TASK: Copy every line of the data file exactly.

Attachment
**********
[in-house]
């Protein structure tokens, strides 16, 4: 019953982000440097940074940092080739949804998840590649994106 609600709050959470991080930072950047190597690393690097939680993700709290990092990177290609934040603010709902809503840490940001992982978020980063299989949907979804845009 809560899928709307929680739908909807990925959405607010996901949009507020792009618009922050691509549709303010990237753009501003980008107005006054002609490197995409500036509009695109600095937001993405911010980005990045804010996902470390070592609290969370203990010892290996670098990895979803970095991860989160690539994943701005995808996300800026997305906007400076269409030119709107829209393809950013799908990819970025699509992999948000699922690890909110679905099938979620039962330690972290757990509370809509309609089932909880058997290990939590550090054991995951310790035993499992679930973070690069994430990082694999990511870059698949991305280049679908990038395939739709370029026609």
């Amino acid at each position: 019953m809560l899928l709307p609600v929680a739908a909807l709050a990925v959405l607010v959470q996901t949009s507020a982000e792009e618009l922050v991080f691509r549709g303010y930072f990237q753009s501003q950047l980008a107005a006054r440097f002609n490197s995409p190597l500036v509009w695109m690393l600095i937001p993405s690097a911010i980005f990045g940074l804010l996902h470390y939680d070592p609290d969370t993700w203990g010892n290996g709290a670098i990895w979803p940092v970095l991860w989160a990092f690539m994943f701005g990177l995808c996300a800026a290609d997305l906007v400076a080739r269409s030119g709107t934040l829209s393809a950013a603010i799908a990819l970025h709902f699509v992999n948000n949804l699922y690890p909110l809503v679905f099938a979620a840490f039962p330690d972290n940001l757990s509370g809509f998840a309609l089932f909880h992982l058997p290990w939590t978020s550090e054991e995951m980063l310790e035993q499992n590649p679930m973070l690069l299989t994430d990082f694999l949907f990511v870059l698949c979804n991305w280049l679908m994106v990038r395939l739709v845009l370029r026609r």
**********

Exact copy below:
[in-house]
């Protein structure tokens, strides 16, 4: 019953982000440097940074940092080739949804998840590649994106 609600709050959470991080930072950047190597690393690097939680993700709290990092990177290609934040603010709902809503840490940001992982978020980063299989949907979804845009 809560899928709307929680739908909807990925959405607010996901949009507020792009618009922050691509549709303010990237753009501003980008107005006054002609490197995409500036509009695109600095937001993405911010980005990045804010996902470390070592609290969370203990010892290996670098990895979803970095991860989160690539994943701005995808996300800026997305906007400076269409030119709107829209393809950013799908990819970025699509992999948000699922690890909110679905099938979620039962330690972290757990509370809509309609089932909880058997290990939590550090054991995951310790035993499992679930973070690069994430990082694999990511870059698949991305280049679908990038395939739709370029026609």
């Amino acid at each position: 019953m809560l899928l709307p609600v929680a739908a909807l709050a990925v959405l607010v959470q996901t949009s507020a982000e792009e618009l922050v991080f691509r549709g303010y930072f990237q753009s501003q950047l980008a107005a006054r440097f002609n490197s995409p190597l500036v509009w695109m690393l600095i937001p993405s690097a911010i980005f990045g940074l804010l996902h470390y939680d070592p609290d969370t993700w203990g010892n290996g709290a670098i990895w979803p940092v970095l991860w989160a990092f690539m994943f701005g990177l995808c996300a800026a290609d997305l906007v400076a080739r269409s030119g709107t934040l829209s393809a950013a603010i799908a990819l970025h709902f699509v992999n948000n949804l699922y690890p909110l809503v679905f099938a979620a840490f039962p330690d972290n940001l757990s509370g809509f998840a309609l089932f909880h992982l058997p290990w939590t978020s550090e054991e995951m980063l310790e035993q499992n590649p679930m973070l690069l299989t994430d990082f694999l949907f990511v870059l698949c979804n991305w280049l679908m994106v990038r395939l739709v845009l370029r026609r």